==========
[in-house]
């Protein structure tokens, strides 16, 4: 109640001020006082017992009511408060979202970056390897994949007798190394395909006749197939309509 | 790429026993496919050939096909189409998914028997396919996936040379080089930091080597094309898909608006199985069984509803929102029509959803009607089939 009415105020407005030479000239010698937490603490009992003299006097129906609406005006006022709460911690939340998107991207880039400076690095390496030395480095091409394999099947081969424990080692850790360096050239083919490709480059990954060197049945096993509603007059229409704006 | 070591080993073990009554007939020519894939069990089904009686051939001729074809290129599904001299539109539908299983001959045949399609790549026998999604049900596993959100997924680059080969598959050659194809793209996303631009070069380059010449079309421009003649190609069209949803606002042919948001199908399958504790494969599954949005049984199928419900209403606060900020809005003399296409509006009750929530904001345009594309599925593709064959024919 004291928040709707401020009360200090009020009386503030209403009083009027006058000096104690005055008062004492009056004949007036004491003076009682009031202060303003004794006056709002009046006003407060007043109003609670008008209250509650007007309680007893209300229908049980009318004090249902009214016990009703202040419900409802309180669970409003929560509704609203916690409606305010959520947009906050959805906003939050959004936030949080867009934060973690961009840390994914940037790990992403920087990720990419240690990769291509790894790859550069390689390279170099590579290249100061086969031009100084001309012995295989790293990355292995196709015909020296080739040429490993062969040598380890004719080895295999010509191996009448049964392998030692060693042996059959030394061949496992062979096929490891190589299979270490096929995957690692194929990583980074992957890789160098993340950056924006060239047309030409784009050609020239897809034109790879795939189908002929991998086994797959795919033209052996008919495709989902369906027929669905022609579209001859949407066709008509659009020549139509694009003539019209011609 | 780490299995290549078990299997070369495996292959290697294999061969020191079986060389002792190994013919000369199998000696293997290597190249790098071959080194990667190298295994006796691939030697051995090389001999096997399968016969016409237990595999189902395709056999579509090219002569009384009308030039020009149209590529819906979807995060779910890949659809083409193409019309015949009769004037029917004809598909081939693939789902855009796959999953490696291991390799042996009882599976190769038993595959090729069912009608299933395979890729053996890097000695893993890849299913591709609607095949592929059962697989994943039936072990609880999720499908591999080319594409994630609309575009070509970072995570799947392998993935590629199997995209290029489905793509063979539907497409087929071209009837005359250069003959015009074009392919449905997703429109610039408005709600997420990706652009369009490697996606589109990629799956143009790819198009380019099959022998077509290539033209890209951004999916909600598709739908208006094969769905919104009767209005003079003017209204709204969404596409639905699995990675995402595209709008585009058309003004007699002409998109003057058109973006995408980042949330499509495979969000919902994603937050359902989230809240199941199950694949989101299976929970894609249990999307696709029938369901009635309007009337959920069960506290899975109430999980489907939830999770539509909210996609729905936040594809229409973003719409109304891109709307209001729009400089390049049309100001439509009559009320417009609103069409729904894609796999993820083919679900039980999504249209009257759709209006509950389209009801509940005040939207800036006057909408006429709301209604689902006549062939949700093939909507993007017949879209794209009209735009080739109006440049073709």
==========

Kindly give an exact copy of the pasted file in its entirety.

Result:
[in-house]
């Protein structure tokens, strides 16, 4: 109640001020006082017992009511408060979202970056390897994949007798190394395909006749197939309509 | 790429026993496919050939096909189409998914028997396919996936040379080089930091080597094309898909608006199985069984509803929102029509959803009607089939 009415105020407005030479000239010698937490603490009992003299006097129906609406005006006022709460911690939340998107991207880039400076690095390496030395480095091409394999099947081969424990080692850790360096050239083919490709480059990954060197049945096993509603007059229409704006 | 070591080993073990009554007939020519894939069990089904009686051939001729074809290129599904001299539109539908299983001959045949399609790549026998999604049900596993959100997924680059080969598959050659194809793209996303631009070069380059010449079309421009003649190609069209949803606002042919948001199908399958504790494969599954949005049984199928419900209403606060900020809005003399296409509006009750929530904001345009594309599925593709064959024919 004291928040709707401020009360200090009020009386503030209403009083009027006058000096104690005055008062004492009056004949007036004491003076009682009031202060303003004794006056709002009046006003407060007043109003609670008008209250509650007007309680007893209300229908049980009318004090249902009214016990009703202040419900409802309180669970409003929560509704609203916690409606305010959520947009906050959805906003939050959004936030949080867009934060973690961009840390994914940037790990992403920087990720990419240690990769291509790894790859550069390689390279170099590579290249100061086969031009100084001309012995295989790293990355292995196709015909020296080739040429490993062969040598380890004719080895295999010509191996009448049964392998030692060693042996059959030394061949496992062979096929490891190589299979270490096929995957690692194929990583980074992957890789160098993340950056924006060239047309030409784009050609020239897809034109790879795939189908002929991998086994797959795919033209052996008919495709989902369906027929669905022609579209001859949407066709008509659009020549139509694009003539019209011609 | 780490299995290549078990299997070369495996292959290697294999061969020191079986060389002792190994013919000369199998000696293997290597190249790098071959080194990667190298295994006796691939030697051995090389001999096997399968016969016409237990595999189902395709056999579509090219002569009384009308030039020009149209590529819906979807995060779910890949659809083409193409019309015949009769004037029917004809598909081939693939789902855009796959999953490696291991390799042996009882599976190769038993595959090729069912009608299933395979890729053996890097000695893993890849299913591709609607095949592929059962697989994943039936072990609880999720499908591999080319594409994630609309575009070509970072995570799947392998993935590629199997995209290029489905793509063979539907497409087929071209009837005359250069003959015009074009392919449905997703429109610039408005709600997420990706652009369009490697996606589109990629799956143009790819198009380019099959022998077509290539033209890209951004999916909600598709739908208006094969769905919104009767209005003079003017209204709204969404596409639905699995990675995402595209709008585009058309003004007699002409998109003057058109973006995408980042949330499509495979969000919902994603937050359902989230809240199941199950694949989101299976929970894609249990999307696709029938369901009635309007009337959920069960506290899975109430999980489907939830999770539509909210996609729905936040594809229409973003719409109304891109709307209001729009400089390049049309100001439509009559009320417009609103069409729904894609796999993820083919679900039980999504249209009257759709209006509950389209009801509940005040939207800036006057909408006429709301209604689902006549062939949700093939909507993007017949879209794209009209735009080739109006440049073709």